Chinese insurance giant China Life Investment Holding Co. has officially joined the ranks of investors behind the country’s largest ride-hailing app and Uber’s biggest global competitor, Didi Chuxing.

The Chinese startup confirmed on Monday that they have received a $600 million USD strategic investment from the life insurer, which includes a $300 million USD equity investment and a further $305 million USD long-term debt investment.

The latest investment also brings to light an interesting twist: China Life has previously invested in Uber. In April 2015 we reported that China Life had invested about $200 million USD  in the U.S. ride-hailing app.

The competition between Uber and Didi Chuxing has reached a feverish pitch on the mainland as both companies have publicly disputed each other’s market share data, as well throwing barbs over the ongoing subsidies war driving their local expansion.

It’s not the first time a investor has backed the China-ride-hailing-horse both ways. China-based investment firms Hillhouse Capital and Tiger Global Management have both invested capital in the two competing ride-hailing companies, though the scale of China Life’s dual commitment is unprecedented.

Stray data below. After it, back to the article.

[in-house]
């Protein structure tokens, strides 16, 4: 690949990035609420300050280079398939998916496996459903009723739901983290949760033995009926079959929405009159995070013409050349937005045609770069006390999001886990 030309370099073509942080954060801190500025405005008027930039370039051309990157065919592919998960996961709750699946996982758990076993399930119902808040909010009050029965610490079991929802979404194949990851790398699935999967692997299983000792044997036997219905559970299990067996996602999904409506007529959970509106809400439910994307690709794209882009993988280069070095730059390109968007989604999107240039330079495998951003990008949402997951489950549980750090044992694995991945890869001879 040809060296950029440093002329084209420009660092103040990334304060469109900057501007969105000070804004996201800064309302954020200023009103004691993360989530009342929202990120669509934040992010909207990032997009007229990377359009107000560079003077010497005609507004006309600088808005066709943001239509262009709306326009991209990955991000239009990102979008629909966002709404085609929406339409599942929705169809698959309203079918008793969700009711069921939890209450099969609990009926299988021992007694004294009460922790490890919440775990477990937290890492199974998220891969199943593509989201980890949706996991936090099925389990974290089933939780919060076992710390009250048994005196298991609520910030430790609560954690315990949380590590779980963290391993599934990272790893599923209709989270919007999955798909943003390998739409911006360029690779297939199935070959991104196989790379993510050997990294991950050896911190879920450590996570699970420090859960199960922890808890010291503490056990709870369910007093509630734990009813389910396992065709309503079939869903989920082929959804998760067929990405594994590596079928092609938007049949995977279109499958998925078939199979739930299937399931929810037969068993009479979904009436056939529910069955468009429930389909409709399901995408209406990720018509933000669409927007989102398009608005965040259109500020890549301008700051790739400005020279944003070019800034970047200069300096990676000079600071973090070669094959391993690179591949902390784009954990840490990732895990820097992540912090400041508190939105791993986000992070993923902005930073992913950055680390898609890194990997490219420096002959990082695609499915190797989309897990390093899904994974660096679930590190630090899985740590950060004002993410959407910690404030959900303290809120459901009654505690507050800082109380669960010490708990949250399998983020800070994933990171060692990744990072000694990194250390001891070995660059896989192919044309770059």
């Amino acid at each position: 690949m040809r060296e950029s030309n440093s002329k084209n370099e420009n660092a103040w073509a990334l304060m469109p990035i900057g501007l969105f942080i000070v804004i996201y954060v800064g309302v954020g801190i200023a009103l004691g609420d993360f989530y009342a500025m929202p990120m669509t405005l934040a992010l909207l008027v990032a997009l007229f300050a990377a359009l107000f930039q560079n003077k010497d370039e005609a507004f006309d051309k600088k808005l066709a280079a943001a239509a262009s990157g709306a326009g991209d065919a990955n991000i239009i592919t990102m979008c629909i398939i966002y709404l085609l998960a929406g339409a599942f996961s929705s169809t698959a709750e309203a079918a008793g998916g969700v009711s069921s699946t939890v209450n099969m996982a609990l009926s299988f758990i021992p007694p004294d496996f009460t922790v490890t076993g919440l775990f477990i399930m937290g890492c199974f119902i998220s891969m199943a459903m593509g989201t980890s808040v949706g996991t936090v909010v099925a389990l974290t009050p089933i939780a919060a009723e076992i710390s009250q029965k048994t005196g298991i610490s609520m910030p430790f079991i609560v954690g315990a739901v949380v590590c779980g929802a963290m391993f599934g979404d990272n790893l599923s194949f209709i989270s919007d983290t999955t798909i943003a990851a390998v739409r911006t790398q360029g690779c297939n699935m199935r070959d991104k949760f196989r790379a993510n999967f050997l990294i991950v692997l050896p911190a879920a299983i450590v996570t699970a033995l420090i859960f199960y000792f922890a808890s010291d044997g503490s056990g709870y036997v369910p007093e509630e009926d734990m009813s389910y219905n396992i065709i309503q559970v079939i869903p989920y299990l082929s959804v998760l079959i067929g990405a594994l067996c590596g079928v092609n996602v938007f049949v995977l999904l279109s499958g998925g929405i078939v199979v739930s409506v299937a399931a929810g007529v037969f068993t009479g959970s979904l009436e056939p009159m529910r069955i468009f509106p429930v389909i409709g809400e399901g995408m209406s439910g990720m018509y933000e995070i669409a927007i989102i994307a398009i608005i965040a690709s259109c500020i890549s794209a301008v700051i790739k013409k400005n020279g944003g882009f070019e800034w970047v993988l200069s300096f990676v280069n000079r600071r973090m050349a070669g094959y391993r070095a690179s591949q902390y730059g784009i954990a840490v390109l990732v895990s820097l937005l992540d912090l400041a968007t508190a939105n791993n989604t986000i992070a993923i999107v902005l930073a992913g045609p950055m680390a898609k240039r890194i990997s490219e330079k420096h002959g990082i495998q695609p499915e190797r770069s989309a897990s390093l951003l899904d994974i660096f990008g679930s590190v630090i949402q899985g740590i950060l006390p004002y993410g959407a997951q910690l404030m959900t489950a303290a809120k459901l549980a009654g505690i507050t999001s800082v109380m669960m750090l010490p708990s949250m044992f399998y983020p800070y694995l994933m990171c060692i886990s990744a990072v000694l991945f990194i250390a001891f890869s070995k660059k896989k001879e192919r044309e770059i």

China Life’s investment is part of the same round that Apple participated in when they recently committing $1 billion USD to the ride-hailing app. The closure of the current round would value Didi Chuxing at over $25 billion USD.

China Life is now joins a list of common investors that reads like a who’s who of influential China tech investors. Didi has attracted significant investments from the country’s biggest tech firms, including Alibaba and Tencent, as well as the venture capital arm of fellow insurer Ping An.

China Life also adds to the number of state-backed investors who now have a stake in the ride-hailing company. Chinese sovereign wealth fund China Investment Corporation invested in Didi as part of a $2 billion USD round in August 2015. State-owned China Merchant’s Bank is also a backer of Didi.

Cate is a tech writer. She worked as a journalist in Australia, Mongolia and Myanmar. You can reach her (in Chinese or English) at: @catecadell or

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